By Advocate.com Editors
Originally published on Advocate.com January 22 2010 8:33 PM ET
Enrique Iglesias, John Legend, and Joan Jett are just a few of the newly released, Chicken Soup for the Soul: The Story Behind the Song. Read excerpts from the book by Melissa Etheridge and Christina Aguilera in the following pages.
Melissa Etheridge on "Come to my Window"
I wrote most of this song in a hotel room, which is where I did a lot of my writing once I started touring a lot after my first album. The first three albums did fine. I was being played on radio and had a bit of a following. The hip hop beats were starting around 1990, the time of my third album, I experimented musically with them. So for the fourth album, I was thinking of getting back to my soul – to the roots of rock and roll where I came from.
I was in a relationship at the time that was tumultuous. In my early twenties and thirties I made some poor choices and what you choose is what you get. I was struggling with fidelity, honesty and what it is that makes a relationship.
On the road, as a ‘rock star,’ there’s superficial attention and adulation is thrown at you for a couple of hours – then you’re alone in your room and it’s lonely. I understand why some people turn to drugs.
I started writing in my room (I remember it was nice but can’t remember where it was – Europe or America) after a show. I had a not so good phone call with my partner at the time, where out of loneliness, I sat on the phone, silent:
I would dial the numbers
Just to listen to your breath
Because of all of the attention I was getting, I felt I needed to do something for someone else. I would sacrifice so many things, put myself through so much pain for this relationship:
Come to my window
Crawl inside, wait by the light
Of the moon.
Come to my window
I’ll be home soon.
The last line means that I couldn’t connect with her and I was longing to be home.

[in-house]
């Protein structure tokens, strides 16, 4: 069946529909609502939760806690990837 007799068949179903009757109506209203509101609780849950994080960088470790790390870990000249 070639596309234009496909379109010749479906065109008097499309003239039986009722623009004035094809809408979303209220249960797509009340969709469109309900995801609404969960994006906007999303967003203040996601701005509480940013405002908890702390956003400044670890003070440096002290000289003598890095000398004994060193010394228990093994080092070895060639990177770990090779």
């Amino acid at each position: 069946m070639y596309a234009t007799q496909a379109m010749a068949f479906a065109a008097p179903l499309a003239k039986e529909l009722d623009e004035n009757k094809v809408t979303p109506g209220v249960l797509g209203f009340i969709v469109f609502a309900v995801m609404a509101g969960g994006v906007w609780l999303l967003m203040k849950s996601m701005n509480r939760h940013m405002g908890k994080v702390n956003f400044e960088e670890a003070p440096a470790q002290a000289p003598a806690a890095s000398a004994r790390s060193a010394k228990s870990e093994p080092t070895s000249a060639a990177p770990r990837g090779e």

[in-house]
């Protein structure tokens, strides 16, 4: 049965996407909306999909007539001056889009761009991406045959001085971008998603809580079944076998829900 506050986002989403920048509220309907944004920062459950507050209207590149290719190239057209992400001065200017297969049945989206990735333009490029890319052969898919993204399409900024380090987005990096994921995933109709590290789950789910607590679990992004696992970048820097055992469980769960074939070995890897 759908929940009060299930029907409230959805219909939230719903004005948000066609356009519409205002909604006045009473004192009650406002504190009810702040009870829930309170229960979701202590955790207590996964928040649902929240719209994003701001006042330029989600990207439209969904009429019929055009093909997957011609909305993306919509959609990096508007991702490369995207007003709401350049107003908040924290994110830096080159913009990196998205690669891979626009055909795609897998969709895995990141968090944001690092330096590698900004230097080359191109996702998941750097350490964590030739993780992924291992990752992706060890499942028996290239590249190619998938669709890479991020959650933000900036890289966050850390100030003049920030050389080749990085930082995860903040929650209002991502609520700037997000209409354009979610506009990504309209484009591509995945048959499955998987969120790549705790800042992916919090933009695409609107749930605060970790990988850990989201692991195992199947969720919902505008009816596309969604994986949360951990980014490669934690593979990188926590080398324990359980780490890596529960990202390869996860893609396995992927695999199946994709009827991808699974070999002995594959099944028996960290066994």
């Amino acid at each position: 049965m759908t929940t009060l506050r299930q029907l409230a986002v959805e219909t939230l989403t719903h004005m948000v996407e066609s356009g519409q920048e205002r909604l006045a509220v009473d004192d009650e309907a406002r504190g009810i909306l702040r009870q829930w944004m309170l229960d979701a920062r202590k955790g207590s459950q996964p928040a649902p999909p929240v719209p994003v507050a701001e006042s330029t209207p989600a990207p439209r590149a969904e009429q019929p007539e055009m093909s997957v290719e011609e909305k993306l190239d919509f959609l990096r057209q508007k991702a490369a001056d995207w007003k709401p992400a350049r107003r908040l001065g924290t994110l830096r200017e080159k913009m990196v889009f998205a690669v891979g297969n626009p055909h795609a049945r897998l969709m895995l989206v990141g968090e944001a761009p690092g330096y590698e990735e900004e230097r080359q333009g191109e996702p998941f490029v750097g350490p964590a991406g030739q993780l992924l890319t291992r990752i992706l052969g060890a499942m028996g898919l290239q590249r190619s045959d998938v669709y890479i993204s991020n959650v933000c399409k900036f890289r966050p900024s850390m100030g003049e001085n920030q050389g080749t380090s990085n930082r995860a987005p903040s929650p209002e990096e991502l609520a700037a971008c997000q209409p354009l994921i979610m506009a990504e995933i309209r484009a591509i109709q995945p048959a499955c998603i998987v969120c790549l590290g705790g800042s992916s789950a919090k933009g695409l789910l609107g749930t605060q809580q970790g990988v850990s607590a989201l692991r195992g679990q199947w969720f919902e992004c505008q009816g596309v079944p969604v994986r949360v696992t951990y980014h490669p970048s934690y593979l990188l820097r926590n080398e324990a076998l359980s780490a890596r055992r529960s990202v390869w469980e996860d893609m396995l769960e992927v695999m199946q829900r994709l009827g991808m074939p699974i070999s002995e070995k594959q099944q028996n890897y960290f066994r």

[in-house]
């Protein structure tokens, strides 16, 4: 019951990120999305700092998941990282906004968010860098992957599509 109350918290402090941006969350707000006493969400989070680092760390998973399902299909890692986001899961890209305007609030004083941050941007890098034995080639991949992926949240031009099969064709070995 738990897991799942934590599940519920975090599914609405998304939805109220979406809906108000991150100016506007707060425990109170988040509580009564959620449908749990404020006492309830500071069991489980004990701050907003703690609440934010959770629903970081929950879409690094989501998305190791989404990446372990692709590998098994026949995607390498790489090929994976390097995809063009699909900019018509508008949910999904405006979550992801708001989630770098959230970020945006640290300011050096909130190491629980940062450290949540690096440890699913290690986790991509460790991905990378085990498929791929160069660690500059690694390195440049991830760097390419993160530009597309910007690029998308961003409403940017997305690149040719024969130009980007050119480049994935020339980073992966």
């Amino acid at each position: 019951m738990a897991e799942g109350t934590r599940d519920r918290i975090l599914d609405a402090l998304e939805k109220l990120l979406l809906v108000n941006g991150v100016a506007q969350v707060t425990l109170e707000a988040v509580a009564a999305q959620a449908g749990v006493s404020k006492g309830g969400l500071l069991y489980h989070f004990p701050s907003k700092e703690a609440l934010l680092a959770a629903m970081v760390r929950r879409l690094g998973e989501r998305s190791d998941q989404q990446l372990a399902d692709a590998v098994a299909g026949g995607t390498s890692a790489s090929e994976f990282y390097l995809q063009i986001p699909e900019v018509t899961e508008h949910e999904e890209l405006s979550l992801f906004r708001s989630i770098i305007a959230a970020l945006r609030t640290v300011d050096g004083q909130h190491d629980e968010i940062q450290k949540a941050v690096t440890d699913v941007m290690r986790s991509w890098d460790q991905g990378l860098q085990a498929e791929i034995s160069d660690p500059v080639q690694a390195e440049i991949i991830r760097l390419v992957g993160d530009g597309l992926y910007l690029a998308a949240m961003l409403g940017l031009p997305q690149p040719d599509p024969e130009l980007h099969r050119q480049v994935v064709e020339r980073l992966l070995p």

I don’t care what they think
I don’t care what they say.
What do they know about this
However, at the same time the album became a hit, I came out publicly. The gay community lifted me up and supported me. That bridge in the song was taken to an anthem level. It bypassed any meaning I ever put in the song and became part of a mass consciousness. It is still a huge moment when I perform it live.
I realized that I was willing to compromise my wants, wishes for someone else. The need was deeper than skin, it was in my blood. I needed to make a connection.
Much therapy later, I realized that the hole I felt was for me to fill, but much of our lives we try to have others do that for us. Originally, I was referring to the pain love brings when I used the metaphor ‘the blackness in my chest.’ That’s where I feel my pain, where the heart chakra is. However, ten years later, in 2004, when I was diagnosed with breast cancer, my current partner asked when I last listened to my records. I couldn’t remember, so while I was undergoing chemotherapy, friends came over and we all listened to every album in the order in which they were released. We listened all the way through and it took about three days because we talked about the songs and each of our memories.